Think about the cleanup when planning a menu. If the main course preparation is complex, don't choose a dessert that requires use of all your baking equipment. (When entertaining, cooking ahead helps but you still need to reserve some energy to face your guests and the next day.) Don't bother to wash out liquid or dry measures between portioning out ingredients for a single recipe. The egg yolks and the milk are going into the same bowl, it won't hurt if a few drops of one intermingle with the other in the measuring cup.

Finally, the most obvious labor-saver is the one-pot recipe. But the frequent appearance of a convenient casserole may be appreciated more by the cook/cleaner than by the rest of the family. Examine other recipes closely. Often they contain unnecessary elaborations. For a stew or chili, you don't have to saute meat in one frying pan, vegetables in another and then combine them in a third. Rethink the recipe and add the ingredients to a single pot or pan in logical sequence.

Here, faster than you can name your favorite brand of liquid detergent, are several recipes that require a minimum of cleanup for a maximum of satisfaction.

RUSSIAN BRUSSELS SPROUTS SOUP

This is an ideal soup for a cold evening. The fresh sour cream is a must to bring out the delicate flavor of the Brussels sprouts. Be sure to pass the pepper mill.

Wash and trim: 1 pound of young Brussels sprouts. Cut crosswise incision 1/2 inch deep in bottom of sprouts and saute them for 5 minutes in 2 tablesppons butter.

Add 3 cups lamb or beef stock (heated), 3 to 4 small potatoes (approximately 3/4 pound), cut in 1/2-inch dice, lightly sprinkled with salt and pepper.

Bring to a boil, lower heat, cover and simmer 20 minutes. Adjust seasonings with salt and pepper and garnish with minced fresh parsley or dill dollops of sour cream. From "The Art of Cooking For Two" by Coralie Castle and Astrid Newton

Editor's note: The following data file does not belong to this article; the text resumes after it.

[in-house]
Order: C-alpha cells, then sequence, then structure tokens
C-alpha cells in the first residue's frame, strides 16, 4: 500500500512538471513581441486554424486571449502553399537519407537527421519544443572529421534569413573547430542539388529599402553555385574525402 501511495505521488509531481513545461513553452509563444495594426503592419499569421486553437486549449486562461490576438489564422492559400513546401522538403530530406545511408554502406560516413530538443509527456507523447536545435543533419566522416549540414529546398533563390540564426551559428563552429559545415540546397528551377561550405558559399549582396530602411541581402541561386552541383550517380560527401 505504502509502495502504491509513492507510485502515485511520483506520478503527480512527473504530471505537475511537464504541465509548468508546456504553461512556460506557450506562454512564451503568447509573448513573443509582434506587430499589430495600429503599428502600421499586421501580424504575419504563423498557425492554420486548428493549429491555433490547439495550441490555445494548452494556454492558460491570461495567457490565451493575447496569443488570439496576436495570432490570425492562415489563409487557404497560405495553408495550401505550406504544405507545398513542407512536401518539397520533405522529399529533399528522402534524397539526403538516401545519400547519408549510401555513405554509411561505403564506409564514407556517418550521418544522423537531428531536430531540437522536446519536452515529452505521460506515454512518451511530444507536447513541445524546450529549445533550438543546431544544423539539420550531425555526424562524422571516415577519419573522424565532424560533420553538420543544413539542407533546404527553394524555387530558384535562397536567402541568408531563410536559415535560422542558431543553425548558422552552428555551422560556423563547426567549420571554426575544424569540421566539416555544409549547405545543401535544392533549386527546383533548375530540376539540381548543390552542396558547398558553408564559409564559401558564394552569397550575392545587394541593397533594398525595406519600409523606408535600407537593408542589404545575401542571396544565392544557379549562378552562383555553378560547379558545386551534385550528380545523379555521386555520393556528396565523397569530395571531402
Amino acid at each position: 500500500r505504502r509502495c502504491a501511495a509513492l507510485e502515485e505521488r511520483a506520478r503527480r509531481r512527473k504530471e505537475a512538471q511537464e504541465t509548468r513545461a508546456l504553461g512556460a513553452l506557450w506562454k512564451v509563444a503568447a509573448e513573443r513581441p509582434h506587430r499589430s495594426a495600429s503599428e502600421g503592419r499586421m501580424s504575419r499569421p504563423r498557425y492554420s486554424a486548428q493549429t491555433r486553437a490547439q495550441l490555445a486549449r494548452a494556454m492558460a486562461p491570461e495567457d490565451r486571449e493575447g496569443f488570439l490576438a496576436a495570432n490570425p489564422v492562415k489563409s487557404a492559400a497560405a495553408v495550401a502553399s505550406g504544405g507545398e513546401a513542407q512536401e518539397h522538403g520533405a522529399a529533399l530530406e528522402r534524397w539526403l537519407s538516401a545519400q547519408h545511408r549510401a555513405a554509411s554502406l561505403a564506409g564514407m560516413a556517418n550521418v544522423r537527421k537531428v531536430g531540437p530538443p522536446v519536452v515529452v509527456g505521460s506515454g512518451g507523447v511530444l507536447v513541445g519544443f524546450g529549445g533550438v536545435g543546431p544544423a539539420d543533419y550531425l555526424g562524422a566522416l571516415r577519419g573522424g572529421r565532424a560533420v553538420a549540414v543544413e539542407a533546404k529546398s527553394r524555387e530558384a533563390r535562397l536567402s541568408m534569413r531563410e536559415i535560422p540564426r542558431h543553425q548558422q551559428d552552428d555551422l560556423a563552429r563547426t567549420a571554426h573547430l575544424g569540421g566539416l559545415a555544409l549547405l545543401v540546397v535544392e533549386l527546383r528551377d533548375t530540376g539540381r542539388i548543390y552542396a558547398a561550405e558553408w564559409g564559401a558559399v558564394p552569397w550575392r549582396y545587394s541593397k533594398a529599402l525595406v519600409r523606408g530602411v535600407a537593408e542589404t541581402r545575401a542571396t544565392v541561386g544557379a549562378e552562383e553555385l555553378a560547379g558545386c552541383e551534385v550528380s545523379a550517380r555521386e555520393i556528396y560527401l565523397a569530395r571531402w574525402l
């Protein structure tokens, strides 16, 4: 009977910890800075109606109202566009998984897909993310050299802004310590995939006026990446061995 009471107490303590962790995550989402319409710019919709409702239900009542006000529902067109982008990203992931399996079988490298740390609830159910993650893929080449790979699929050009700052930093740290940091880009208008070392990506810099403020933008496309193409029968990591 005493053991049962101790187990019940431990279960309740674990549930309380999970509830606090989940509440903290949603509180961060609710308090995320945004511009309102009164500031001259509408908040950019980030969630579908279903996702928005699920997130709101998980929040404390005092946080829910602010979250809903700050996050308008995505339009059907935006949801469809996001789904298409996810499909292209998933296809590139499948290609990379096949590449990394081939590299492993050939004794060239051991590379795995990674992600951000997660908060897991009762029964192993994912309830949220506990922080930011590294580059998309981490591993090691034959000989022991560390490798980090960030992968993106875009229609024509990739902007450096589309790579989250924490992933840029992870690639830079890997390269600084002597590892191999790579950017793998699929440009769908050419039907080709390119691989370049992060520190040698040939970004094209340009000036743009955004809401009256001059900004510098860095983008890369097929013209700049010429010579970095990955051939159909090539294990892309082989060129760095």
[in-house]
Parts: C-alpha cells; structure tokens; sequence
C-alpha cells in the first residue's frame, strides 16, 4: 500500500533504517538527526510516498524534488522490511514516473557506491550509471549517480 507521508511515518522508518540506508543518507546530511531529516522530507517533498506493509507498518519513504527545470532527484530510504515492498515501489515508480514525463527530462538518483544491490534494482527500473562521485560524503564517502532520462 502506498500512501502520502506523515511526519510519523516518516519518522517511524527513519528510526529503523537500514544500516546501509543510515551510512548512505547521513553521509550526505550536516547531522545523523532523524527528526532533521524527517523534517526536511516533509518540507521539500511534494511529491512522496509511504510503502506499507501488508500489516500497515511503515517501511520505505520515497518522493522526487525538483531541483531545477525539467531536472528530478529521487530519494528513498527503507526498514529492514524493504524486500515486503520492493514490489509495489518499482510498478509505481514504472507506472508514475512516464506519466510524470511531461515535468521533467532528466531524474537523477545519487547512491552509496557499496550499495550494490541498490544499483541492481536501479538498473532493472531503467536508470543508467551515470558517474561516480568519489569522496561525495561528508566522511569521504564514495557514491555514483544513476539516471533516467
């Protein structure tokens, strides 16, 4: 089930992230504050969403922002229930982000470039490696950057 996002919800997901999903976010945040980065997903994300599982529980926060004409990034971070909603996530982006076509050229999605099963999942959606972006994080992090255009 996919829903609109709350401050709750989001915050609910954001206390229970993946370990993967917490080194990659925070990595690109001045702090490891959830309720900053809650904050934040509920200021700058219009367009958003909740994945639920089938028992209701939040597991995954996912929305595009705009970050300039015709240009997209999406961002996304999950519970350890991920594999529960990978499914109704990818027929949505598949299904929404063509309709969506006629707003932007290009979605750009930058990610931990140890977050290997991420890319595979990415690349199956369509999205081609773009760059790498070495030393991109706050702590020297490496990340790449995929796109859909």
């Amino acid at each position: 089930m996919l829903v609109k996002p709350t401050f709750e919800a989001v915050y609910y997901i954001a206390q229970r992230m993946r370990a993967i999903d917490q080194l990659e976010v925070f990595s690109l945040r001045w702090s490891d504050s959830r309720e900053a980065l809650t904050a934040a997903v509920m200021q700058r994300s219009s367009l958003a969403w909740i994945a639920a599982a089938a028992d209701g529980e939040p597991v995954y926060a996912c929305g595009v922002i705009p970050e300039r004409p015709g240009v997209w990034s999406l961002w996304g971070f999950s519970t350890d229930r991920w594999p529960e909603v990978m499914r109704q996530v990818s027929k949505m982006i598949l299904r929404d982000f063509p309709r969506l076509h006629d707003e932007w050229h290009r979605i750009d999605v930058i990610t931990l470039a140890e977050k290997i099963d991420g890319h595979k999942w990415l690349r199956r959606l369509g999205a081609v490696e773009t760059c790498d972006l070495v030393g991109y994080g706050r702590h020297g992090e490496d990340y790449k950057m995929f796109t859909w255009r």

VEAL STEW WITH TARRAGON (4 to 6 servings) 2 pounds stew veal (1 to 1 1/2-inch cubes) 3 large carrots, scraped and cut into 1-inch pieces 2 medium onions, chopped very fine 1 teaspoon salt 1/8 teaspoon cayenne pepper 2 tablespoons flour 2 tablespoons water 3/4 pound mushrooms, sliced thin 1/2 teaspoon dried tarragon 2 egg yolks 1/2 cup heavy cream or sour cream 1 teaspoon lemon juice

In a 3-to-5 quart casserole combine the veal, carrots and onions. Add enough water to just cover. Season with salt and cayenne and bring to a simmer. Partially cover and simmer gently for 45 minutes to 1 1/2 hours or until meat is almost tender. (Timing depends on quality of meat.)

In a cup, dissolve the flour in 2 tablespoons cold water then stir into the veal stew. Stir until liquid thickens slightly. Add the mushrooms and tarragon and simmer uncovered for another 15 minutes.

In a small cup or bowl, beat together the egg yolks and cream. Add to the stew and, stirring constantly, heat through without boiling. Stir in lemon juice. Serve in bowls with boiled new potatoes.

STIFADO (5 or 6 servings) 3 pounds top round of beef, cut into 1 1/2-inch cubes Salt and freshly ground black pepper 3 cloves garlic, peeled and chopped 1 bay leaf, crumbled 2-inch stick cinnamon 3 tablespoons red wine vinegar 1/2 cup red wine 24 small white onions, peeled 1 cup tomato sauce 1/2 teaspoon sugar 1 cup crumbled feta cheese